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Money Flowing To Water Technologies, Slowly

3p Contributor | Monday October 25th, 2010 | 0 Comments

By Ellisa Feinstein

It’s no surprise that a good percentage of companies represented at the recent GoingGreen conference provide wastewater treatment solutions. In 2009, these technologies grabbed 36% ($51 million) of the total early stage venture investments ($149 million) in water, according to a 2010 report on water innovation by the Cleantech Group.

As noted in my previous post, compared to the wider scheme of green technology investments, $149 million is a pittance, with the total of investments in cleantech rolling in at $5.6 billion in 2009. Fortunately, as represented at GoingGreen, there are venture capitalists, including Kleiner Perkins Caufield & Byers (KPCB) investing in water technologies, as well as start-ups and more established companies providing groundbreaking solutions to address water challenges.

One of those companies is Microvi Biotech, which removes pollutants (e.g. nitrates) in water treatment using biotechnology (e.g. organisms) and as a result, removes the sludge byproduct.  Likewise, APTwater (a KPCB portfolio company) is tackling wastewater treatment with an oxidation technology that allows for water re-use.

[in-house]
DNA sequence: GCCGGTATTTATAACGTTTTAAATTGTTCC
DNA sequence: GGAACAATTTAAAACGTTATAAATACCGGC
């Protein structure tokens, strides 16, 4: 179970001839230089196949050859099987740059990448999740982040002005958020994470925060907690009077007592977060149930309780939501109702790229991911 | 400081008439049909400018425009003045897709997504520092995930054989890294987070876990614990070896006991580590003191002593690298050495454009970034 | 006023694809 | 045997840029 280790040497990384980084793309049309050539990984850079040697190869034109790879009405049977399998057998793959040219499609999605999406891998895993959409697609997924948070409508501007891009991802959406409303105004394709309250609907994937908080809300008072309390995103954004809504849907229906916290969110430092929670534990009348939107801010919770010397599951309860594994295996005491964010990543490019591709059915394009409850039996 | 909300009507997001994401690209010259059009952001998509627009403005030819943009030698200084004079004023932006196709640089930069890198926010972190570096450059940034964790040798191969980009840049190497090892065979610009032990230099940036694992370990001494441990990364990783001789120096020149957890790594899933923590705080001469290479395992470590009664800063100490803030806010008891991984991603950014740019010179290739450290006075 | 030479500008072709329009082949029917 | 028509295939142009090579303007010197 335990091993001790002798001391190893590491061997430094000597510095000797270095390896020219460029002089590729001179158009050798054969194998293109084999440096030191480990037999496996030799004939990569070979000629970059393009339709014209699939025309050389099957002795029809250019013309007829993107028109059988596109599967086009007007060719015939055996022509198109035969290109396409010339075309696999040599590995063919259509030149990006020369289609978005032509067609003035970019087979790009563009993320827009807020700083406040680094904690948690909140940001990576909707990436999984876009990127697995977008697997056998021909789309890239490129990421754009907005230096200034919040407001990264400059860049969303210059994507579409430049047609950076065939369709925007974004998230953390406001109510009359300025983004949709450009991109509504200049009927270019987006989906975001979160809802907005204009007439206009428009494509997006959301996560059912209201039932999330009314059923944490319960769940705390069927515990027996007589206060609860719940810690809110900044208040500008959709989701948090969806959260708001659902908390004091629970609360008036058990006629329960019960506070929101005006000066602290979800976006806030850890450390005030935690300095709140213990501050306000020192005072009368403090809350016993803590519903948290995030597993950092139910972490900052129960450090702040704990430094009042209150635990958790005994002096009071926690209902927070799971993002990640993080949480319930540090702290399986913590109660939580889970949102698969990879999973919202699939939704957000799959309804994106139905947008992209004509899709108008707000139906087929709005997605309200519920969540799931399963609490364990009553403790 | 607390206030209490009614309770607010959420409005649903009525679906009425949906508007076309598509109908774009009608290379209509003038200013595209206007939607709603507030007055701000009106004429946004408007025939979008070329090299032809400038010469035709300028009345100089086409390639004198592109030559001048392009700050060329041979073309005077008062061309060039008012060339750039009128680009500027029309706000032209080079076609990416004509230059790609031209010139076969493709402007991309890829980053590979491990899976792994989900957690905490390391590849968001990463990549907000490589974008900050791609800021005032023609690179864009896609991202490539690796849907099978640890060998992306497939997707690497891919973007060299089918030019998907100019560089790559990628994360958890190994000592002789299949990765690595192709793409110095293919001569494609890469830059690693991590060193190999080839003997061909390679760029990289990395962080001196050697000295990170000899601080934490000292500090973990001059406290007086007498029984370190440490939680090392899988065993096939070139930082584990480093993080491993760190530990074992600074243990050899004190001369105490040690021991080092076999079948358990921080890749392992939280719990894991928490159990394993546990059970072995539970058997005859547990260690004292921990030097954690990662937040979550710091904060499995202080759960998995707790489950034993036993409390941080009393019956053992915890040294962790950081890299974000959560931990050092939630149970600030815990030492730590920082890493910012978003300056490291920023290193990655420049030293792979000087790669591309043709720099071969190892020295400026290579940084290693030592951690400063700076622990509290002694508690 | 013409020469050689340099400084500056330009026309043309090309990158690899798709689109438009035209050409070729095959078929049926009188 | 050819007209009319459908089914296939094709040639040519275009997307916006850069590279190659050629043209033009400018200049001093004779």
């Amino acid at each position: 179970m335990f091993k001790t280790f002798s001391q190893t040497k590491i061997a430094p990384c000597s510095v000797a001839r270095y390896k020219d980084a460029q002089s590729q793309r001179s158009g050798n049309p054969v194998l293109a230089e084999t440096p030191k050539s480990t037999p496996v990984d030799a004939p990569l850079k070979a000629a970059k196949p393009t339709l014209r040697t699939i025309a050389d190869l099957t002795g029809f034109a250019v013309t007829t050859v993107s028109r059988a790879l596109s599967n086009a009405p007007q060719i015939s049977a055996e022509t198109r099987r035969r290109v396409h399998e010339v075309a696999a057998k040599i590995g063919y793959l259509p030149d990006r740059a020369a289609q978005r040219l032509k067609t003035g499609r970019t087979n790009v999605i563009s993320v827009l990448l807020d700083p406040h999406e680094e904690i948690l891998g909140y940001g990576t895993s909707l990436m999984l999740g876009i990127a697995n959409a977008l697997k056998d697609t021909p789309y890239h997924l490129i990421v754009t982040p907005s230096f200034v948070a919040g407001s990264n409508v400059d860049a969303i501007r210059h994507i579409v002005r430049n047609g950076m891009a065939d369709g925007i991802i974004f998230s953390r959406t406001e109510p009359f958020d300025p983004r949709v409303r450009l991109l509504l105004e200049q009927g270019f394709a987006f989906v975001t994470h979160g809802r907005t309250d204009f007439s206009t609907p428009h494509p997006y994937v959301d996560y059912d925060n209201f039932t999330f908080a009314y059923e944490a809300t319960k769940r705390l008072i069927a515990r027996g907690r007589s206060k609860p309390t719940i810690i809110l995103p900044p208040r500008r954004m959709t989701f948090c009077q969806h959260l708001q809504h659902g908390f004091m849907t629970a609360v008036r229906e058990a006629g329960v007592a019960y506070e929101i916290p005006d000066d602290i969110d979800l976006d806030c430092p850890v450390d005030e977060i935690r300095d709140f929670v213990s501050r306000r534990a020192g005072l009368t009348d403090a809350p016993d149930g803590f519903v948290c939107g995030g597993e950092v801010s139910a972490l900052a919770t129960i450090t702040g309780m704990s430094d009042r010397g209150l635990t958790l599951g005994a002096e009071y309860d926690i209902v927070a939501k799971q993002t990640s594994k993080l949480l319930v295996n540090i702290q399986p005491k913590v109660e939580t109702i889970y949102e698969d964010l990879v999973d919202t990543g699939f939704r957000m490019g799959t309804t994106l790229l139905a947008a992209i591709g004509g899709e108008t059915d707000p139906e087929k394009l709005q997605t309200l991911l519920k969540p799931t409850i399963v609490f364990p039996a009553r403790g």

Clean Water Technology CEO Ariel Lechter, GoingGreen

Similar to Microvi Biotech, Clean Water Technology is also tackling wastewater treatment and the sludge problem, but differently. Clean WaterTechnology uses its Gas Energy Mixing System for treating wastewater, to create a drier sludge to have less hauling and higher processing value.

Besides wastewater treatment, an influx of other solutions are necessary to tackle increasing water issues.  There are a number of other start-ups, and established companies, like GE and Siemens, that are offering water technologies. According to Henrik Skov Laursen, the executive director of Grundfos Water Technology Center of ABC, more technologies, specifically cost-effective ones and membranes that “really work” in re-using and recycling water (safely) need to be deployed. Systems exist, Laursen mentions, but they are expensive.

As water becomes a hotter topic, and a more lucrative commodity, like oil, more VC money is likely to be poured into this area of the greentech sector. In the meantime, as investments trickle in, surely but slowly, so will more promising start-ups.

Ellisa Feinstein has an MBA in sustainable management from Presidio Graduate School. In addition to being passionate about water and other sustainability issues, she is an active urban cyclist and volunteer with San Francisco Bicycle Coalition. Find her on Twitter at EllisaF.


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